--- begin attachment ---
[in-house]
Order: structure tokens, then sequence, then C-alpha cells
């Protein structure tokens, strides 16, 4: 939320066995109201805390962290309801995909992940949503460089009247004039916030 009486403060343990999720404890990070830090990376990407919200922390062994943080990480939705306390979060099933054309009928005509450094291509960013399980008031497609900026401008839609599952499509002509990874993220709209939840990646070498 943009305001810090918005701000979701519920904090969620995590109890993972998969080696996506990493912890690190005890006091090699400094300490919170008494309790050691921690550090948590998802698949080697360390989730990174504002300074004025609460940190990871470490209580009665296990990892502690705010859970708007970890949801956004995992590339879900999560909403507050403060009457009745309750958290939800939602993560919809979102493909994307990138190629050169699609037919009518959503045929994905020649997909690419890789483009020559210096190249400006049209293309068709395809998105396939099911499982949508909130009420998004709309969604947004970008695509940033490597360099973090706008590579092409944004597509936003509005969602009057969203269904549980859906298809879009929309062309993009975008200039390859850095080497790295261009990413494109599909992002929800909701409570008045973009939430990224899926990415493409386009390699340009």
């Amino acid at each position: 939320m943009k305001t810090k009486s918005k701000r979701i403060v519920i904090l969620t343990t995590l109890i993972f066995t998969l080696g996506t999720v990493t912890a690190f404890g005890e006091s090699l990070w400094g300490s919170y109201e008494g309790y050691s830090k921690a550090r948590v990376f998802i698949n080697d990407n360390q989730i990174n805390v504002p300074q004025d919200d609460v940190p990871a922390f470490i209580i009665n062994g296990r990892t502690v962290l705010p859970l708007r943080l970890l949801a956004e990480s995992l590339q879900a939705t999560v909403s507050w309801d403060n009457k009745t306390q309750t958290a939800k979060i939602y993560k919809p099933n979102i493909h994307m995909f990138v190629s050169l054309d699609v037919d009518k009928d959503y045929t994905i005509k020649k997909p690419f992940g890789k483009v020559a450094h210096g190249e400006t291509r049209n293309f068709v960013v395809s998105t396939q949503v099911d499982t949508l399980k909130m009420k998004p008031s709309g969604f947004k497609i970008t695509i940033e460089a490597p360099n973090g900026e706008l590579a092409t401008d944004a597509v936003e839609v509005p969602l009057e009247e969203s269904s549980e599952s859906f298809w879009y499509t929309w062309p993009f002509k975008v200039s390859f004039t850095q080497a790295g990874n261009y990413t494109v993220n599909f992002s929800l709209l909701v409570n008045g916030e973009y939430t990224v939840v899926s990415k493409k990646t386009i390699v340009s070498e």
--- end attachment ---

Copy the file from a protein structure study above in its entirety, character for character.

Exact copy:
[in-house]
Order: structure tokens, then sequence, then C-alpha cells
């Protein structure tokens, strides 16, 4: 939320066995109201805390962290309801995909992940949503460089009247004039916030 009486403060343990999720404890990070830090990376990407919200922390062994943080990480939705306390979060099933054309009928005509450094291509960013399980008031497609900026401008839609599952499509002509990874993220709209939840990646070498 943009305001810090918005701000979701519920904090969620995590109890993972998969080696996506990493912890690190005890006091090699400094300490919170008494309790050691921690550090948590998802698949080697360390989730990174504002300074004025609460940190990871470490209580009665296990990892502690705010859970708007970890949801956004995992590339879900999560909403507050403060009457009745309750958290939800939602993560919809979102493909994307990138190629050169699609037919009518959503045929994905020649997909690419890789483009020559210096190249400006049209293309068709395809998105396939099911499982949508909130009420998004709309969604947004970008695509940033490597360099973090706008590579092409944004597509936003509005969602009057969203269904549980859906298809879009929309062309993009975008200039390859850095080497790295261009990413494109599909992002929800909701409570008045973009939430990224899926990415493409386009390699340009």
């Amino acid at each position: 939320m943009k305001t810090k009486s918005k701000r979701i403060v519920i904090l969620t343990t995590l109890i993972f066995t998969l080696g996506t999720v990493t912890a690190f404890g005890e006091s090699l990070w400094g300490s919170y109201e008494g309790y050691s830090k921690a550090r948590v990376f998802i698949n080697d990407n360390q989730i990174n805390v504002p300074q004025d919200d609460v940190p990871a922390f470490i209580i009665n062994g296990r990892t502690v962290l705010p859970l708007r943080l970890l949801a956004e990480s995992l590339q879900a939705t999560v909403s507050w309801d403060n009457k009745t306390q309750t958290a939800k979060i939602y993560k919809p099933n979102i493909h994307m995909f990138v190629s050169l054309d699609v037919d009518k009928d959503y045929t994905i005509k020649k997909p690419f992940g890789k483009v020559a450094h210096g190249e400006t291509r049209n293309f068709v960013v395809s998105t396939q949503v099911d499982t949508l399980k909130m009420k998004p008031s709309g969604f947004k497609i970008t695509i940033e460089a490597p360099n973090g900026e706008l590579a092409t401008d944004a597509v936003e839609v509005p969602l009057e009247e969203s269904s549980e599952s859906f298809w879009y499509t929309w062309p993009f002509k975008v200039s390859f004039t850095q080497a790295g990874n261009y990413t494109v993220n599909f992002s929800l709209l909701v409570n008045g916030e973009y939430t990224v939840v899926s990415k493409k990646t386009i390699v340009s070498e």